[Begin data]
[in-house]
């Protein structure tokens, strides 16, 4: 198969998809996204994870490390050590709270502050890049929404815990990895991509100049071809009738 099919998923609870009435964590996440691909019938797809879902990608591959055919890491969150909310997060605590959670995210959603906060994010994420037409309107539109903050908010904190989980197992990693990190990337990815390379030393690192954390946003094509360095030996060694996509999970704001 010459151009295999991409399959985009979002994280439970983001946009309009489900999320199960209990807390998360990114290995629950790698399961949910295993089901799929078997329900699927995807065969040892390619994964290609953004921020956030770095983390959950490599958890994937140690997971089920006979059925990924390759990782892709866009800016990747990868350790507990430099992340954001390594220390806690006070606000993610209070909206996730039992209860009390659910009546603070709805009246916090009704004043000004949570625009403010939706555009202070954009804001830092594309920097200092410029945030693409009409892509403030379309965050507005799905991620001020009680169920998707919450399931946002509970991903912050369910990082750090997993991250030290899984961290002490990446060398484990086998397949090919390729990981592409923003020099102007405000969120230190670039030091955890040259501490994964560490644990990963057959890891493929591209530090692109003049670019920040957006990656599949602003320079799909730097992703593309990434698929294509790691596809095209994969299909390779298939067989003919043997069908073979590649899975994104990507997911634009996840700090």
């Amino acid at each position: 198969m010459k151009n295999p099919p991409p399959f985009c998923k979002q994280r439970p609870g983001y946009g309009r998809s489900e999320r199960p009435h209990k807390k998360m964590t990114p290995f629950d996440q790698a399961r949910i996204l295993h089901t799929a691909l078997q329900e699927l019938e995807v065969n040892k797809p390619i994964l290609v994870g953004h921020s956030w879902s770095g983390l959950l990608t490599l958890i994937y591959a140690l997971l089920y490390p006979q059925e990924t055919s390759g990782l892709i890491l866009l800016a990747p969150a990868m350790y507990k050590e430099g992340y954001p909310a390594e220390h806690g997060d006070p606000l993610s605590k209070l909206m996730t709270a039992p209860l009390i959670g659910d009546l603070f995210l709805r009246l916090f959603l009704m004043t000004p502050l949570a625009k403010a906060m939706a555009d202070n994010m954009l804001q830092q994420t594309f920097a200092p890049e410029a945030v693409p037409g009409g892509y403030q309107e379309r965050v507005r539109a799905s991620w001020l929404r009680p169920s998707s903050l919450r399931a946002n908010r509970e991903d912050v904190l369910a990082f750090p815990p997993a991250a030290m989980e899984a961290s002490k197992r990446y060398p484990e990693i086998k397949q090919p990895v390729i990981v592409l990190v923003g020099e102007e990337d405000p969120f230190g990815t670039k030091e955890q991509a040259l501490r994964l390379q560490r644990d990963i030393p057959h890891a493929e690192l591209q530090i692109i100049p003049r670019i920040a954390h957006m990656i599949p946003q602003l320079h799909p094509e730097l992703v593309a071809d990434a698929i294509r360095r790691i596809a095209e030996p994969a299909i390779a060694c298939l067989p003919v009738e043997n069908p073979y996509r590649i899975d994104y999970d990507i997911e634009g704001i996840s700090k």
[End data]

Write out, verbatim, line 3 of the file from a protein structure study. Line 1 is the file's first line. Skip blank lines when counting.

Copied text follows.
């Amino acid at each position: 198969m010459k151009n295999p099919p991409p399959f985009c998923k979002q994280r439970p609870g983001y946009g309009r998809s489900e999320r199960p009435h209990k807390k998360m964590t990114p290995f629950d996440q790698a399961r949910i996204l295993h089901t799929a691909l078997q329900e699927l019938e995807v065969n040892k797809p390619i994964l290609v994870g953004h921020s956030w879902s770095g983390l959950l990608t490599l958890i994937y591959a140690l997971l089920y490390p006979q059925e990924t055919s390759g990782l892709i890491l866009l800016a990747p969150a990868m350790y507990k050590e430099g992340y954001p909310a390594e220390h806690g997060d006070p606000l993610s605590k209070l909206m996730t709270a039992p209860l009390i959670g659910d009546l603070f995210l709805r009246l916090f959603l009704m004043t000004p502050l949570a625009k403010a906060m939706a555009d202070n994010m954009l804001q830092q994420t594309f920097a200092p890049e410029a945030v693409p037409g009409g892509y403030q309107e379309r965050v507005r539109a799905s991620w001020l929404r009680p169920s998707s903050l919450r399931a946002n908010r509970e991903d912050v904190l369910a990082f750090p815990p997993a991250a030290m989980e899984a961290s002490k197992r990446y060398p484990e990693i086998k397949q090919p990895v390729i990981v592409l990190v923003g020099e102007e990337d405000p969120f230190g990815t670039k030091e955890q991509a040259l501490r994964l390379q560490r644990d990963i030393p057959h890891a493929e690192l591209q530090i692109i100049p003049r670019i920040a954390h957006m990656i599949p946003q602003l320079h799909p094509e730097l992703v593309a071809d990434a698929i294509r360095r790691i596809a095209e030996p994969a299909i390779a060694c298939l067989p003919v009738e043997n069908p073979y996509r590649i899975d994104y999970d990507i997911e634009g704001i996840s700090k």